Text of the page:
Daniel Garcia is a Spanish top chef and restaurateur whose first restaurant Tragabuches in Ronda won him a Michelin star at just 25 years old and the second named Calima made him the first 2-star chef in Andalusia.

Dani García studied at the La Cónsula Hospitality School in Málaga and was another of the apprentices of Martín Berasategui who were quick to become leading stars on the Spanish culinary scene. Today, together with José Carlos García (El Café de París in Málaga) and Ángel León (Aponiente in El Puerto de Santamaría), he leads the way for new Andalusian cuisine.

In 2004, he was taken on by the Meliá hotel group to set up the Calima restaurant in Marbella (Málaga). There, in collaboration with Raimundo García del Moral, Professor of Pathological Anatomy at the University of Granada, Dani was the first to develop the culinary use of liquid nitrogen at -196ºC (-303ºF).

In early 2008, Dani García took charge of the Meliá hotel bars and restaurants named Uno by Dani García. The first was opened in Madrid and offered international cuisine with an Andalusian and avant-garde slant.

In 2014 Dani García began his most creative phase with the opening of his gastronomic namesake restaurant – recognized with two Michelin stars – and Bibom a bistro where he serves ‘tapas with a twist‘, at the Puente Romano Beach Resort & Spa Marbella hotel.

Two very different concepts but with their kitchens connected  and united by a common denominator: the product and the Andalusian recipe book as a base and the international character as a guiding thread. Also in Marbella, Lobito de Mar, described as a ‘beach bar without a beach‘, and since 2016 a second Bibo in Madrid.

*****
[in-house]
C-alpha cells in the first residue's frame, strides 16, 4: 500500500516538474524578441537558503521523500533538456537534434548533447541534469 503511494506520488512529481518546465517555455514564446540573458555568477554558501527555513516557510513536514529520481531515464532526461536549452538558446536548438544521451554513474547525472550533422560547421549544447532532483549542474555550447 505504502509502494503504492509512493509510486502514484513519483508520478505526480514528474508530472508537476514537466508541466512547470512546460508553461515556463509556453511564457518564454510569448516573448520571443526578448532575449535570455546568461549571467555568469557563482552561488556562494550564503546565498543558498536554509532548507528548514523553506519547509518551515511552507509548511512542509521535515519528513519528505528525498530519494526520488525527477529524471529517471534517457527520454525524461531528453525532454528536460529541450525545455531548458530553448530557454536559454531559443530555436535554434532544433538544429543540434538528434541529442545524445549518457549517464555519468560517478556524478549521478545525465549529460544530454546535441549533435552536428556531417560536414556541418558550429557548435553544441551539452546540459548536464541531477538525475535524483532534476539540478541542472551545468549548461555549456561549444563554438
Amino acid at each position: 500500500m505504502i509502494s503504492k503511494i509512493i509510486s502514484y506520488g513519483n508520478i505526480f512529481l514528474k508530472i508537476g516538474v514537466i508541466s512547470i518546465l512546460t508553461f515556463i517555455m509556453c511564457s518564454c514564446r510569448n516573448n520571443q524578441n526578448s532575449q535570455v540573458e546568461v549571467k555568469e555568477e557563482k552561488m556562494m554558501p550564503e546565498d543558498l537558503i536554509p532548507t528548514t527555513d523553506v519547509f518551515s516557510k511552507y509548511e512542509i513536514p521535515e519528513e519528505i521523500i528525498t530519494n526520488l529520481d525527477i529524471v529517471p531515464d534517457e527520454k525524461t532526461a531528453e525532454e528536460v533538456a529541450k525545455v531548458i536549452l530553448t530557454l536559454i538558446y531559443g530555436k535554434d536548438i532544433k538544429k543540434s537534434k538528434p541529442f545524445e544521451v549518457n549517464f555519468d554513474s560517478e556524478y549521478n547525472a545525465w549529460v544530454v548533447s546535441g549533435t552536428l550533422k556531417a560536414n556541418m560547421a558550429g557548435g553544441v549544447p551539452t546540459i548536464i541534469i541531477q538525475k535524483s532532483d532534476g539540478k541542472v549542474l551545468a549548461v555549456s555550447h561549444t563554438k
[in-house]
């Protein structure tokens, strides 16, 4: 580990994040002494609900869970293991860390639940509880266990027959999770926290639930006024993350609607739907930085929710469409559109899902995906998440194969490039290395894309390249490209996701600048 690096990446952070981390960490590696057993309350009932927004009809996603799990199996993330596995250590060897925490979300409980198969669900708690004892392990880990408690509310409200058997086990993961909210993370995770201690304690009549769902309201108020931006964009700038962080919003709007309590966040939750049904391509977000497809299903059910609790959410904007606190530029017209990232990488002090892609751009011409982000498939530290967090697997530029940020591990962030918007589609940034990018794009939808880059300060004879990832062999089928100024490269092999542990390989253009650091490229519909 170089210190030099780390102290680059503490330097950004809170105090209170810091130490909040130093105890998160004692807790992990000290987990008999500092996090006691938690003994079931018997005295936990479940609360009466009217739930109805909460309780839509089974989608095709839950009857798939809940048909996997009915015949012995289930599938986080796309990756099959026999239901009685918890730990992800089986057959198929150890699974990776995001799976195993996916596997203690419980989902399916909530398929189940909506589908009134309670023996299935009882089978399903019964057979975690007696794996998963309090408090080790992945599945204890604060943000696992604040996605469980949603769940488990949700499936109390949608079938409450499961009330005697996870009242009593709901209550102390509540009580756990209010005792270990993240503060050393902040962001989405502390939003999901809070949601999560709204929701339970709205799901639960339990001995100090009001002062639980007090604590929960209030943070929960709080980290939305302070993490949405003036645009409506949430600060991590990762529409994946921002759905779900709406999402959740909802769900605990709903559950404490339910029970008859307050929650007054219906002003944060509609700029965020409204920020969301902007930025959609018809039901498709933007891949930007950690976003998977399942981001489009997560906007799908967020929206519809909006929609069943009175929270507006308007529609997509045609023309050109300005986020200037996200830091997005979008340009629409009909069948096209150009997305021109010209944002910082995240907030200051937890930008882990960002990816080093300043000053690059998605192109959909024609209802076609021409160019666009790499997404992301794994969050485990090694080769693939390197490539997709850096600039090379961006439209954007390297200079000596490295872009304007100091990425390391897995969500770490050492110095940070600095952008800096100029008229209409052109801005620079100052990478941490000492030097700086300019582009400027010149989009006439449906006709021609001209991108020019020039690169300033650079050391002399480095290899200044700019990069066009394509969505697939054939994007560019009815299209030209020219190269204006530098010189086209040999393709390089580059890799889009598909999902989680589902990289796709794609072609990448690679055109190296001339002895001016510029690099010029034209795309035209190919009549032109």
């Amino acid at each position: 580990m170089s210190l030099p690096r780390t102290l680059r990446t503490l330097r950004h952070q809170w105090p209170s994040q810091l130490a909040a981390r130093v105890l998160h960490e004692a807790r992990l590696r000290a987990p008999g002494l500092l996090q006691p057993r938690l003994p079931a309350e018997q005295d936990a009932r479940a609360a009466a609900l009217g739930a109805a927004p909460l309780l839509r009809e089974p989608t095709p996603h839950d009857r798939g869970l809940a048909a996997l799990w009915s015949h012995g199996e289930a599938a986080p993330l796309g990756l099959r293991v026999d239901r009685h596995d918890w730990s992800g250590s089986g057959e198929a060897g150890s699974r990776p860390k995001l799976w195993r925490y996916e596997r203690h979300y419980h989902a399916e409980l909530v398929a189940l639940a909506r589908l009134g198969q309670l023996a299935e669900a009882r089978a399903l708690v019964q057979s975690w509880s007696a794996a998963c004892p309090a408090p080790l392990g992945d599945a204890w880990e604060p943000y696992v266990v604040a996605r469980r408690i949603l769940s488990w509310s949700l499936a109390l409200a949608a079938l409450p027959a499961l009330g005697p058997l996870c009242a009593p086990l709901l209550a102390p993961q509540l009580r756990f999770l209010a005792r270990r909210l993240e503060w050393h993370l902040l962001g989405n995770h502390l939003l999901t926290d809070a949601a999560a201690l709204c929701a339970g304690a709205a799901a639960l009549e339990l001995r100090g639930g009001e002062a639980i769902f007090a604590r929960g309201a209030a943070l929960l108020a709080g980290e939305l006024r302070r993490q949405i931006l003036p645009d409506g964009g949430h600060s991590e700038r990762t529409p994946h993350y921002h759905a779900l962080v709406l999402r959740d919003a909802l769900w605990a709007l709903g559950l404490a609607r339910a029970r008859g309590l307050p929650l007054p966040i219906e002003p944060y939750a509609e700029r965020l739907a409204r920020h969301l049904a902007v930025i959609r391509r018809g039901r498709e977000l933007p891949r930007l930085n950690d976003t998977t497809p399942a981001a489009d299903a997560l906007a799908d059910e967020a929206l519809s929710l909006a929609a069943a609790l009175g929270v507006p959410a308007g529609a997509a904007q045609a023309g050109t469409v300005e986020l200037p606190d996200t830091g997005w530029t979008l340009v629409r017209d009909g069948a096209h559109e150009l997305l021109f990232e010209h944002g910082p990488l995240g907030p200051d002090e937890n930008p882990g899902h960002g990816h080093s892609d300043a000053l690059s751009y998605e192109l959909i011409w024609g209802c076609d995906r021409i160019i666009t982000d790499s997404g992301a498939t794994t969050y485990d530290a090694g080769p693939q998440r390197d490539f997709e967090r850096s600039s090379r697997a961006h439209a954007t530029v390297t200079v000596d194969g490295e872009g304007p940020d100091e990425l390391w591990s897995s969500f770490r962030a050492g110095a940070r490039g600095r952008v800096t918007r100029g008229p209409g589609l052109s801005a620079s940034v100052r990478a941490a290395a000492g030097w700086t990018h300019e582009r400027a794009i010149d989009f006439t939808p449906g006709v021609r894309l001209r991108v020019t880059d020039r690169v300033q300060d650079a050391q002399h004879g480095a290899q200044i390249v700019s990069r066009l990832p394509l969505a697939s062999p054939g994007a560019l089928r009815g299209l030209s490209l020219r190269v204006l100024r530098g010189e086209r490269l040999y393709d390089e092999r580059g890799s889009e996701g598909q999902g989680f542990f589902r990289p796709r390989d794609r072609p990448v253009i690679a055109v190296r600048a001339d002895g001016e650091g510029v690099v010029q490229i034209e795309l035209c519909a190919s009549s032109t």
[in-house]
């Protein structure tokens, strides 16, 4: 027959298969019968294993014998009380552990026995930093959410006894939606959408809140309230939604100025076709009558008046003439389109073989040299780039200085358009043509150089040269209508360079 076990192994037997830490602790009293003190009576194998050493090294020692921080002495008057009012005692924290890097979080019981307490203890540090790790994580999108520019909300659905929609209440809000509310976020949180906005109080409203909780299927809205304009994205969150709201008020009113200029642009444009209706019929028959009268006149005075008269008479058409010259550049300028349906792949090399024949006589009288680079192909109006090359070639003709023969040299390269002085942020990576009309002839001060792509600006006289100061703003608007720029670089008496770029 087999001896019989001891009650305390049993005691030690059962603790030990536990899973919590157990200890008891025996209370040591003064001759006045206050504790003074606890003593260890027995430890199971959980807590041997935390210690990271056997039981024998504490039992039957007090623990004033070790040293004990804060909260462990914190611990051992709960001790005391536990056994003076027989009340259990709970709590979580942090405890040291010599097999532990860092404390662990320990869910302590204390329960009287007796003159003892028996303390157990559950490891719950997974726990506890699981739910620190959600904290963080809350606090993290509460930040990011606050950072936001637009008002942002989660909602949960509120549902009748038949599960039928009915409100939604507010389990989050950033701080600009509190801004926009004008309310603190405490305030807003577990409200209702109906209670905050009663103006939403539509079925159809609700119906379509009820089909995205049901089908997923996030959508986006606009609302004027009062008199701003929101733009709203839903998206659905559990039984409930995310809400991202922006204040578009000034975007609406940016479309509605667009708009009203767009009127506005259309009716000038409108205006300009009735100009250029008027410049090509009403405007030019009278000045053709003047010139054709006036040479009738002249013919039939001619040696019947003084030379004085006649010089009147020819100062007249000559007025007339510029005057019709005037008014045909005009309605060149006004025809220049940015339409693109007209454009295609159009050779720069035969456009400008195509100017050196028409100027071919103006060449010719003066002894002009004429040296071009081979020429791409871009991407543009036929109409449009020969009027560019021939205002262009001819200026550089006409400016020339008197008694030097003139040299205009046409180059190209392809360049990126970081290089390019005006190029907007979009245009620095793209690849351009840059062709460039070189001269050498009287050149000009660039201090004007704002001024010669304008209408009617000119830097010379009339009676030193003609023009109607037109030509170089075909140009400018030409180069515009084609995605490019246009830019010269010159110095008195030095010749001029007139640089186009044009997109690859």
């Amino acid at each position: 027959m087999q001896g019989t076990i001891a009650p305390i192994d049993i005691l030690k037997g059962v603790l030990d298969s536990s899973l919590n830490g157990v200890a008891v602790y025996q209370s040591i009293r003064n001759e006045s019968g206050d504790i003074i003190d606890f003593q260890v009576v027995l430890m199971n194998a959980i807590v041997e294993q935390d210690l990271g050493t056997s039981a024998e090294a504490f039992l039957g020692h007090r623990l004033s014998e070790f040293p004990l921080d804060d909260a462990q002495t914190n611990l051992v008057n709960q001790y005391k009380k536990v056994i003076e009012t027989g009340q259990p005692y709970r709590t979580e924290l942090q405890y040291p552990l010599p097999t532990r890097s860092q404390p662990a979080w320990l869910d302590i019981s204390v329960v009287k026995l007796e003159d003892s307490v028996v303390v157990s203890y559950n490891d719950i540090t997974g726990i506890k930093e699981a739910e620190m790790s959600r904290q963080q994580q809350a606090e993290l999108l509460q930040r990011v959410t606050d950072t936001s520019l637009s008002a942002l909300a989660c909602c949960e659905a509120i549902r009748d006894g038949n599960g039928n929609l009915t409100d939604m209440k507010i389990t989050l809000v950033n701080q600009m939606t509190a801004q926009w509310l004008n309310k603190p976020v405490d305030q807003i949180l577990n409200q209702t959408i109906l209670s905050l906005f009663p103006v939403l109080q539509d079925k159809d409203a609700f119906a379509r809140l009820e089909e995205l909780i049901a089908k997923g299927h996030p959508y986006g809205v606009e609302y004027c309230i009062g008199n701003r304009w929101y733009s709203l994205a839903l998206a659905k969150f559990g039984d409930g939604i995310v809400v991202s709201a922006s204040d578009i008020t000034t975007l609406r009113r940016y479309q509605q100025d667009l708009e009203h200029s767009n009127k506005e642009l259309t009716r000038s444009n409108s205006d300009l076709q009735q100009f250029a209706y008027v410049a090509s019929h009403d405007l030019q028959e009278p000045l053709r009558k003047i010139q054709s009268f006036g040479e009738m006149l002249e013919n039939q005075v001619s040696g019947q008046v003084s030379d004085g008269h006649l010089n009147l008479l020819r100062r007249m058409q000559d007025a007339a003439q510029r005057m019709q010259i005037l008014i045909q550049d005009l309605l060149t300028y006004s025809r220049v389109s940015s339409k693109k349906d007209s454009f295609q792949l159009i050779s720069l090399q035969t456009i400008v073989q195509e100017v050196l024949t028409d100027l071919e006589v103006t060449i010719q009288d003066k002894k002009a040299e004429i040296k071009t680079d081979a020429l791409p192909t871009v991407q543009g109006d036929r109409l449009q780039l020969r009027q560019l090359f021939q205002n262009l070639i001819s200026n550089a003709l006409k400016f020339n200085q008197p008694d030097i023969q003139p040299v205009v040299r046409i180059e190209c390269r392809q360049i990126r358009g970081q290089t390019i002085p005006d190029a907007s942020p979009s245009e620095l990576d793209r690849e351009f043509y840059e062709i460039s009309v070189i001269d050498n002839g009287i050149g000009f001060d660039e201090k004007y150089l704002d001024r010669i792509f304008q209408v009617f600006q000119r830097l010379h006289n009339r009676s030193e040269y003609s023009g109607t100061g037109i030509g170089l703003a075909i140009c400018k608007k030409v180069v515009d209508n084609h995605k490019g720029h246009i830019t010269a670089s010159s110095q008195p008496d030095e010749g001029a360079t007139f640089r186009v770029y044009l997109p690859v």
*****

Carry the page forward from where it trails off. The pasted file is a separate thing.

In June 2020 Spanish Chef Dani García announced he was taking his cooking to New York City again. The world famous previously ran Manzanilla restaurant in the Big Apple as well as his eponymous 3 Michelin star restaurant Dani García in Marbella, on Spain’s southern coast, though both closed their doors.

Dani García’s cuisine is innovative and rooted in contrasts, but based on the traditional flavours of the cuisine of Southern Spain.

He uses his imagination and applies scientific techniques such as the culinary use of liquid nitrogen creating amazing dishes like ‘Frozen raff tomato popcorn with raw Motril baby shrimp‘, and ‘Cold olive oil semolina with ham and croutons‘.

Frying, extra virgin olive oil and Iberico pork are some of the staples from the Andalusian cuisine García uses in his recipes.

Also cold soups, innovating gazpacho and ajoblanco (soup made of garlic and almonds).

He named his personal culinary concept ‘Cocinacontradición‘, which brings together classic flavours and contemporary preparations. García is a truly passionate and creative chef who is leading the way for new Andalusian cuisine.